|26. November 2015
Regional and local elections tomorrow
Opposition representation in Namibia's local authorities and regional councils might take a heavy knock tomorrow, to the extent that the National Council will consist of Swapo members only.
The Institute for Public Policy Research (IPPR) director, Graham Hopwood, made this warning when he told The Namibian yesterday that he expects the ruling party to increase its grip on local authorities, despite widespread irregularities and corruption at those institutions.
He predicted that Swapo will take around 115 of the 121 constituencies. Hopwood also tipped the ruling party to grab the Kunene region from the opposition.
Hopwood said there may be some local factors that affect results such as alleged corruption in certain regions but in general voting will follow the pattern of the 2014 election with Swapo dominating almost completely and the opposition presence being reduced to a few pockets of support.
“We could end up with a 28-member National Council that is composed only of Swapo members of parliament,” he said.
The National Council reviews bills passed by the National Assembly and recommends legislation on matters of regional concern.
Support for opposition parties have been nosediving over the past decade.
In the 2010 regional election, the opposition won in nine constituencies while the combined total of opposition candidates' votes in another 11 constituencies exceeded the winning Swapo candidate's number of votes.
Four years later, opposition parties' support substantially decreased. In the National Assembly election of last year, opposition parties won in only five constituencies. In another four constituencies, the total number of votes for opposition parties were more than the votes cast for Swapo.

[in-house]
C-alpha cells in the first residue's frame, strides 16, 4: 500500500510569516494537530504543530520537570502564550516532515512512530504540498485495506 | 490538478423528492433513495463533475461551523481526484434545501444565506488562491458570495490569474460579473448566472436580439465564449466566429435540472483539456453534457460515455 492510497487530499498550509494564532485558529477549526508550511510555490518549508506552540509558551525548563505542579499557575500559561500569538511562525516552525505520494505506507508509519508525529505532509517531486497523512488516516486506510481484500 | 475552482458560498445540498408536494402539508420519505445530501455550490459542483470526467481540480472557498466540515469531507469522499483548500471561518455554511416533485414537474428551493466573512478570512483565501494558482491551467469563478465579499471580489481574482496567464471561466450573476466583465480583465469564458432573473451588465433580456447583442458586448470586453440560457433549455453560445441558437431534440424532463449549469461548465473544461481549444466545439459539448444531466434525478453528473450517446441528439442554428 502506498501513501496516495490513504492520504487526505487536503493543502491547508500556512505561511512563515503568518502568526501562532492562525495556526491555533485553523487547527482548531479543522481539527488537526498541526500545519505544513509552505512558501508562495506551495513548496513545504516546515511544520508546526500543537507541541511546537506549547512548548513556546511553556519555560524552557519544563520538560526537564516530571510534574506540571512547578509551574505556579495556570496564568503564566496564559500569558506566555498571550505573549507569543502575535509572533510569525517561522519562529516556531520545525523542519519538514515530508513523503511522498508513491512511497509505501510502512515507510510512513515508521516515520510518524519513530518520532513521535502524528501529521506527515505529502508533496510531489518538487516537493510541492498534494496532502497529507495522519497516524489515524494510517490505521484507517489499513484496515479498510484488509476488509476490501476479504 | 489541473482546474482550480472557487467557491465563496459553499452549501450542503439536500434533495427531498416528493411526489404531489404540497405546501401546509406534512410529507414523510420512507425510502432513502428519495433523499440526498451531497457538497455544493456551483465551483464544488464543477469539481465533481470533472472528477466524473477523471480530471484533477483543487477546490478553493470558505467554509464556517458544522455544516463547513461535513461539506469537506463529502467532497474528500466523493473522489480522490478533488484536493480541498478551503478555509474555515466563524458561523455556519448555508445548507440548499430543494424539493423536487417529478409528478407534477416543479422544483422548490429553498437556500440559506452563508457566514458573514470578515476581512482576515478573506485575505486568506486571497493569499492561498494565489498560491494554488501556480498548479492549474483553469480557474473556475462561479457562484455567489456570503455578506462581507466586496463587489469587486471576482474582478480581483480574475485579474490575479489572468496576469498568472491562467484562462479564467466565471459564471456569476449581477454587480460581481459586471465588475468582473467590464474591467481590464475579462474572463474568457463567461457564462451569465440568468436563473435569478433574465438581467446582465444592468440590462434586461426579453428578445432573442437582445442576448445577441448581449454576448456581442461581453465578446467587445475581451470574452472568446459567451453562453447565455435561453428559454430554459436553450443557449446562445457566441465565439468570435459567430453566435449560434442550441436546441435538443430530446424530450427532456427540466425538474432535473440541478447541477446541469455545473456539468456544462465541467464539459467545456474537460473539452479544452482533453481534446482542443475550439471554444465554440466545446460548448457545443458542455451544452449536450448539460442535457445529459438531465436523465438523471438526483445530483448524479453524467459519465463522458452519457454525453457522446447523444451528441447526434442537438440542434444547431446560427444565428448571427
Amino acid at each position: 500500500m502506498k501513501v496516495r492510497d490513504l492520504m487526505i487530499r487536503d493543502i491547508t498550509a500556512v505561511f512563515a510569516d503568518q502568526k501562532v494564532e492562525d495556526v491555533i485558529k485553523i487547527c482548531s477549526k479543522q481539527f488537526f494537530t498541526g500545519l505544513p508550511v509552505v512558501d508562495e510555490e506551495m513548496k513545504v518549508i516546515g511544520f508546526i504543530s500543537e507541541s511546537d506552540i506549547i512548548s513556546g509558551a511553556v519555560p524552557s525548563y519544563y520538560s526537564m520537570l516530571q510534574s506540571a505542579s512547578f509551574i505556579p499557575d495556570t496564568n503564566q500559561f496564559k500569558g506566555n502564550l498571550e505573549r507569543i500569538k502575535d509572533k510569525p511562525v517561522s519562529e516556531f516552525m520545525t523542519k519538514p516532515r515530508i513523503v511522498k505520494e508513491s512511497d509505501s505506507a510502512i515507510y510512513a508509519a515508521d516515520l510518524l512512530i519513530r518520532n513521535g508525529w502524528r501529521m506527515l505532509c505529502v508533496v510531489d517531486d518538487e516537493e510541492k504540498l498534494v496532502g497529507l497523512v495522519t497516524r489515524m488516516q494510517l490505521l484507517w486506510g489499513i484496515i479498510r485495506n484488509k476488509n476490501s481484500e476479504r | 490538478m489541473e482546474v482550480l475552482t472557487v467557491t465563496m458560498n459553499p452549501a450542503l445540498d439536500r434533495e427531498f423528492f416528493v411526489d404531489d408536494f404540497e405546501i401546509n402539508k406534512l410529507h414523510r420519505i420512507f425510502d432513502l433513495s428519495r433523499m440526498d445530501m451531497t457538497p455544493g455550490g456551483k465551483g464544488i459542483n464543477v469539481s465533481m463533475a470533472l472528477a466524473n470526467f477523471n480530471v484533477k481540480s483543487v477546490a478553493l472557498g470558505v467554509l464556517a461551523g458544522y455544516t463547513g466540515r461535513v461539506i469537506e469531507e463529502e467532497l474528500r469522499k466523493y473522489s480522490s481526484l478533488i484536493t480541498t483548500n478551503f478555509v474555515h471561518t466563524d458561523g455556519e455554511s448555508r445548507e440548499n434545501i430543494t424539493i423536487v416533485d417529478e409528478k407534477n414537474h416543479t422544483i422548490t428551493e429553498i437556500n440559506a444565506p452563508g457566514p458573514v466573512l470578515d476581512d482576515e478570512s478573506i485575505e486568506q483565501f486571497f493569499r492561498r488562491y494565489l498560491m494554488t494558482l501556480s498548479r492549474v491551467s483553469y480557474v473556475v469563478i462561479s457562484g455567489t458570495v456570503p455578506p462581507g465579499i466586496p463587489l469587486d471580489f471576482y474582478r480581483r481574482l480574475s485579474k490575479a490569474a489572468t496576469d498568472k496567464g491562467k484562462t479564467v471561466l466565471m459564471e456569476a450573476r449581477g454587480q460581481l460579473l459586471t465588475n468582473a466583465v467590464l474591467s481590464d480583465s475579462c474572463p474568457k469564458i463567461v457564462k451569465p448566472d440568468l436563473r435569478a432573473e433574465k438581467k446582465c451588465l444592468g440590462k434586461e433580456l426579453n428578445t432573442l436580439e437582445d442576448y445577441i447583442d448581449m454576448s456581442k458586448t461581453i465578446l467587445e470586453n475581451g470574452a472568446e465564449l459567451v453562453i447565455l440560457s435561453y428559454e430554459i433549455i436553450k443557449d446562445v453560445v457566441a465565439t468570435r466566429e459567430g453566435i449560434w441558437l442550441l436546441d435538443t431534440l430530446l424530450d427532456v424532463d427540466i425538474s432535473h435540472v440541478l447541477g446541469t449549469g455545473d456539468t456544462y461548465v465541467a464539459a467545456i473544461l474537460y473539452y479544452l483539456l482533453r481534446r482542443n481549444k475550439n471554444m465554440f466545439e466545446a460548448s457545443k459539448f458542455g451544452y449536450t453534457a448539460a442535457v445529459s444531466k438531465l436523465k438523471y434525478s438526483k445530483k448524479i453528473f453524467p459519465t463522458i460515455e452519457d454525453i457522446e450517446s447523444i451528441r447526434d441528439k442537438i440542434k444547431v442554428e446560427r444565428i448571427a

According to the 2010 results, opposition strongholds were in Kunene, where the DTA and UDF won five of the six constituencies, and Omaheke where Nudo won two of the region's seven constituencies.
With last year's National Assembly elections, DTA only won one constituency in Kunene, while the UDF did not win any. Nudo retained the majorities in two constituencies in Omaheke and one in Otjozondjupa.
The only constitution that the RDP won in 2010 was the Windhoek East constituency. In that year, it was a two-horse race between Swapo and RDP. However, the ruling party won a large majority in that constituency last year, and in this year's regional council elections the opposition vote might be split between RDP and DTA candidates.
Constituencies in which the fielding of a single opposition candidate would have given other parties a better chance to beat the Swapo candidate include Katutura Central in Khomas, Dâures in Erongo, and Epupa and Sesfontein in Kunene region. In all of those constituencies though, the opposition parties are competing against one another as well.
The turnout at the last regional and local elections was below 40%.